Kills off Gmail App for BlackBerry while introducing one for iPhone and iPad.
When Google announced it would end support for the natively installed Gmail App for BlackBerry from November 22 in favour of using its web-based app I assumed it had decided against apps for mobile devices in general.
“We are ceasing development on the Gmail app for BlackBerry to focus on the mobile browser experience,” the vendor said in a support note.
Ever since the iPhone could run third-party apps there has been an argument over whether it’s best to have a native app for each mobile platform or a single web-based interface that could run on any device.
Google seemed to be siding with the latter camp – until I found out that six days before the BlackBerry app announcement Google had released a Gmail app for iOS (the operating system for the iPhone and iPad).
I asked Google whether the company was committing to web-based applications only given its decision to terminate the BlackBerry Gmail app. The response was a little oblique.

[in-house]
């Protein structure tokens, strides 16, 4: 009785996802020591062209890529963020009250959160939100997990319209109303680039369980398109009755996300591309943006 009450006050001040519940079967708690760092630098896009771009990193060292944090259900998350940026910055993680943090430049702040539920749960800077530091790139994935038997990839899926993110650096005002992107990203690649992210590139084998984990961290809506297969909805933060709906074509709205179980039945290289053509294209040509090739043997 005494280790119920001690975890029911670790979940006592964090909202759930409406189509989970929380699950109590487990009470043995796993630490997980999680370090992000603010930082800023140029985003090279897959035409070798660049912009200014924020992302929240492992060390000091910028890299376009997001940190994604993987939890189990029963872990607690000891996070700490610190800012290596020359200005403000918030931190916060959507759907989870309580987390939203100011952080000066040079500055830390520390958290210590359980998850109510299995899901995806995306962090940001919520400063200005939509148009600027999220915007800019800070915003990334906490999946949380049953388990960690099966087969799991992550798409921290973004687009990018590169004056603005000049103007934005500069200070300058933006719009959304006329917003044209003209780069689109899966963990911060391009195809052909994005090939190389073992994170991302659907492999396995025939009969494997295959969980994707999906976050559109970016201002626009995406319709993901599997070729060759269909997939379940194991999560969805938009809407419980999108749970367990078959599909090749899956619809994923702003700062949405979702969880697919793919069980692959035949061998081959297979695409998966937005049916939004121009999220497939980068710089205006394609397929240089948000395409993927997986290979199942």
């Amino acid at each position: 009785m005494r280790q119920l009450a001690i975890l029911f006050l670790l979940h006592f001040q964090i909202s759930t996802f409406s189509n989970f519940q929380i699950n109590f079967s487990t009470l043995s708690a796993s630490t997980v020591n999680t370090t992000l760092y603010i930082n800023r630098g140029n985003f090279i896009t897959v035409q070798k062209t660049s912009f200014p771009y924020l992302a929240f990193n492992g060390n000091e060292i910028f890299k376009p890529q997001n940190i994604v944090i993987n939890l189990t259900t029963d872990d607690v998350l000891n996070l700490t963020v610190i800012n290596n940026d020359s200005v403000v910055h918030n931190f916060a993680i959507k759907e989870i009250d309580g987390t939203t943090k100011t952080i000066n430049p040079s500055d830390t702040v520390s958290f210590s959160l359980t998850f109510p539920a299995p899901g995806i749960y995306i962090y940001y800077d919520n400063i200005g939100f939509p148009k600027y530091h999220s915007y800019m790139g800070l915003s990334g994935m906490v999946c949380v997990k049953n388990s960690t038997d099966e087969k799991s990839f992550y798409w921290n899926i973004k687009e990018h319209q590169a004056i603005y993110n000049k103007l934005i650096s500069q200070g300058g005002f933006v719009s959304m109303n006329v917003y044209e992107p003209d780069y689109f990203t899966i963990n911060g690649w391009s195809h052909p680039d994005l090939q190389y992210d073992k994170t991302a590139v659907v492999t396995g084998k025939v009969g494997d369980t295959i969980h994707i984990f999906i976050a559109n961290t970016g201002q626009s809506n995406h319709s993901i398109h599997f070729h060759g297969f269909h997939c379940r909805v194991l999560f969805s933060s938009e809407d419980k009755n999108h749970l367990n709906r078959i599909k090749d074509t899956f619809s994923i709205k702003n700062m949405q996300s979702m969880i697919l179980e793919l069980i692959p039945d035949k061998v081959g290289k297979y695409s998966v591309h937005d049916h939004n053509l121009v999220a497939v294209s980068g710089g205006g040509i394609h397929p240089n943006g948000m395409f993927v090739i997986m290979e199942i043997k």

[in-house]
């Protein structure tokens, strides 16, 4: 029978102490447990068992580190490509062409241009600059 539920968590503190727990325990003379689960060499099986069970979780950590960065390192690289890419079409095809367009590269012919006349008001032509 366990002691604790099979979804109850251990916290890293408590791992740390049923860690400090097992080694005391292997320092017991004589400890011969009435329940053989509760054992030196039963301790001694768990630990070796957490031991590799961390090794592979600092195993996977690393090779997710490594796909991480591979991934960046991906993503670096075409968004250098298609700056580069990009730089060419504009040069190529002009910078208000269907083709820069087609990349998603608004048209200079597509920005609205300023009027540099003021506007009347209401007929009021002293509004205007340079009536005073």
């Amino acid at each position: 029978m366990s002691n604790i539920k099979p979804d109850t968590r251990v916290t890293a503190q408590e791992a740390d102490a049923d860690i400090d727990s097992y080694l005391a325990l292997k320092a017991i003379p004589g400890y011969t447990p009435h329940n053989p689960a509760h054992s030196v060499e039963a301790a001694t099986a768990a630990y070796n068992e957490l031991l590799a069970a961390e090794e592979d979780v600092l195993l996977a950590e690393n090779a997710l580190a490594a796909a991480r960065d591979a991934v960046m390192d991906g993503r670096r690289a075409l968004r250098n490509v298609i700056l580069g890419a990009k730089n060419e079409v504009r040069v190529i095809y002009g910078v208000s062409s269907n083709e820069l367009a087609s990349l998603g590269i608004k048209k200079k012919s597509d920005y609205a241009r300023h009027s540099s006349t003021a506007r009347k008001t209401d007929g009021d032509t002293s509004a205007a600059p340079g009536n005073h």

“Google’s committed to providing its users with the best possible experience across a wide array of mobile platforms. As these platforms evolve, so does our approach. In the case of Gmail, we have invested heavily in our mobile browser experience and will continue to do so, which is why we’re asking our Blackberry users to move to this interface,” a Google spokesman said.
Google gives the same advice to iOS users, at least until its iOS Gmail app is rereleased. The app was pulled after its release on November 2 when serious bugs were found by general users.
The iOS Gmail app “leverages all the work we’re doing for the mobile browser”, the spokesman said.
It’s hard not to read Google’s move as an attack on BlackBerry’s struggling manufacturer, RIM.
Given that the browser is the weakest aspect of many BlackBerry models, the fact that Google’s mobile web app has made strong improvement is little comfort. Google Apps users will surely hesitate before buying a BlackBerry given that Google has effectively decided to turn its back on the platform.
RIM is already rapidly losing market share and seems to have run out of steam. Soon we will be left with three main players who control the whole “stack” of cloud service, applications and devices; the Nokia-Microsoft partnership behind Windows 7 Mobile, Google and Android, and Apple with the iPhone and iPad.
If you’re thinking about buying a BlackBerry, think twice. A smartphone platform without cloud services – and without enough market share – will probably “evolve” right out of existence.